2 Tbsp brown sugar

2 Tbsp almond meal

¼ tsp sea salt

For the almond butter mousse:

2 14 ounce cans full-fat coconut milk, or 1 can coconut cream

¾ cup almond butter

¼ cup sugar

4 egg whites

2 cups raspberry or strawberry jam

Whipped cream (optional)

Fresh berries (optional)

Directions

Make sure to chill the coconut milk overnight.

To make the crust:

In a sauté pan over medium heat, toast almonds until fragrant, around 3-4 minutes. Be careful not to toast too long or almonds will burn and taste slightly bitter.

In a food processor fitted with blade attachment, pulse toasted almonds, butter or margarine, brown sugar, almond meal and salt. Pulse until mixture resembles coarse sand. Set aside.

To make the mousse:

Using an electric mixer, whisk egg whites until soft peaks form. Add the ¼ cup sugar, whisking until stiff peaks form. Set aside.

Remove lid of coconut milk without shaking or tipping the can. Scoop out the solid cream and place into a chilled bowl. Leave the liquid in the bottom of the can and reserve it for soups, smoothies or other recipes. If cream has not come to top, put coconut milk through fine mesh sieve and discard liquid.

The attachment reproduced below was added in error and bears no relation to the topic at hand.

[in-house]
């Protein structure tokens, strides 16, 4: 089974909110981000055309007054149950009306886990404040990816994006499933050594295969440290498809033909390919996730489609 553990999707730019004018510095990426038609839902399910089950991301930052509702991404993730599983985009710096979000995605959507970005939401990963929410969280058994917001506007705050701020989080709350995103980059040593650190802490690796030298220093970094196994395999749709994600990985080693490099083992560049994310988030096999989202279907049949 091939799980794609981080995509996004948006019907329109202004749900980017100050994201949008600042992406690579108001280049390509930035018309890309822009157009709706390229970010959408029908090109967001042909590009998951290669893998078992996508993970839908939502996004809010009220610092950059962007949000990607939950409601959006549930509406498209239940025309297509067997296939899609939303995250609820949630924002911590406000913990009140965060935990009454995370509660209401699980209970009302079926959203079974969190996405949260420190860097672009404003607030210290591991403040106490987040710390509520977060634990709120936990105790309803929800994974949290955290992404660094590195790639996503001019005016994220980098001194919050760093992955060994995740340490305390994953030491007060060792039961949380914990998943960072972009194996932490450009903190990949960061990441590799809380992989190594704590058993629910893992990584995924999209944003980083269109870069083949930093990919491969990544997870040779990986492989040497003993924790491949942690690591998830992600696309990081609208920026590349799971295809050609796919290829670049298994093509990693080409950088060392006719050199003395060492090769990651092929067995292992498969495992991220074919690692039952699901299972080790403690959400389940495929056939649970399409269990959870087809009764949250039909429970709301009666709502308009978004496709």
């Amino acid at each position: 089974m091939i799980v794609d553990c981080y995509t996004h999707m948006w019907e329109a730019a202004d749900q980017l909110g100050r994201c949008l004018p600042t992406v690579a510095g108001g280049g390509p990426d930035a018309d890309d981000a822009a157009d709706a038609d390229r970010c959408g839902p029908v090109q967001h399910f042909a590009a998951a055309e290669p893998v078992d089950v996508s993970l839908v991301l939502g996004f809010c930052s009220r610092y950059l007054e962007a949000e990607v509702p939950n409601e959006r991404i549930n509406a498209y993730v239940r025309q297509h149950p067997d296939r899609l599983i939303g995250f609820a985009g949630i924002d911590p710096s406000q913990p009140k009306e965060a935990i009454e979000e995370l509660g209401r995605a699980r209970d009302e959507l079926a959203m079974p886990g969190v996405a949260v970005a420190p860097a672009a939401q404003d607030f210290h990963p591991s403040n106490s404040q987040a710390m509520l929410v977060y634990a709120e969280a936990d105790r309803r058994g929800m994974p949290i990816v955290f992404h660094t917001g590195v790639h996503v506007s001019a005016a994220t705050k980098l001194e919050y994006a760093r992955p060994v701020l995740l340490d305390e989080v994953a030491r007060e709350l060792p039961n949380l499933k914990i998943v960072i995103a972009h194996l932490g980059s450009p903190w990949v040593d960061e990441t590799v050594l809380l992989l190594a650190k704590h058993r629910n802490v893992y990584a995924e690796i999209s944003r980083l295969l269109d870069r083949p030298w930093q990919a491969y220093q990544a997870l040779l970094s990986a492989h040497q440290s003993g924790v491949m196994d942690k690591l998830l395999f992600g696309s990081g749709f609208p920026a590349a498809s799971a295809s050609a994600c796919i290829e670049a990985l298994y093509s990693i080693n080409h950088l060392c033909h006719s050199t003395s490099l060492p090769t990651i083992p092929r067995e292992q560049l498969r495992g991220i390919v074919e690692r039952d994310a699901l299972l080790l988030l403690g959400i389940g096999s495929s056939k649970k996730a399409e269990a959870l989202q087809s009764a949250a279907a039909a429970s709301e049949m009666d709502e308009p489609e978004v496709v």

Using a hand mixer, beat until creamed together, around 1 minute.

Add almond butter one tablespoon at a time and mix until smooth.

Gently fold egg whites into almond butter mixture a few tablespoons at a time until incorporated. There shouldn’t be any streaks.

Layer individual cups or trifle dish with pie crust crumbles, then mousse, then jam and repeat.

Garnish with whipped cream and berries if desired.

Posted on April 10, 2014

Note: The opinions expressed here are the personal views of the author. All comments on MyJewishLearning are moderated. Any comment that is offensive or inappropriate will be removed. Privacy Policy

Cuban Chicken Soup: Jewban Penicillin

I think it’s safe to say that every Jewish grandmother who has proclaimed, “You should eat more!” has a mean recipe for chicken soup in her arsenal. For generations, colds and flus have gone to battle with bowls and bowls of Jewish penicillin made by these bubbes, and my abuela was no exception.

Cuban-Matzoh-Ball-Soup-stamp2

I come from a family of strong women, so it is fitting that our recipe for chicken soup isn’t the clear-broth version with a lonely floating carrot slice. Ours is a stick-to-your-bones and prepare-for-war kind of soup, chock-full of nutrient-rich vegetables and flavors that awaken the senses. My favorite part of this soup is how the kabocha squash disintegrates into the broth, giving it a wholesome creamy texture without the heaviness of added butter or milk. Plus, the crunch of the bok choy and zucchini packs a solid punch of vitamin c, and makes it easy for me to eat my greens. Couple all of this with my mother-in-law’s recipe for the fluffiest, most light-as-air matzoh balls, and you’ve got yourself the better part of a seder.  Cuban-Matzoh-Ball-Soup-stamp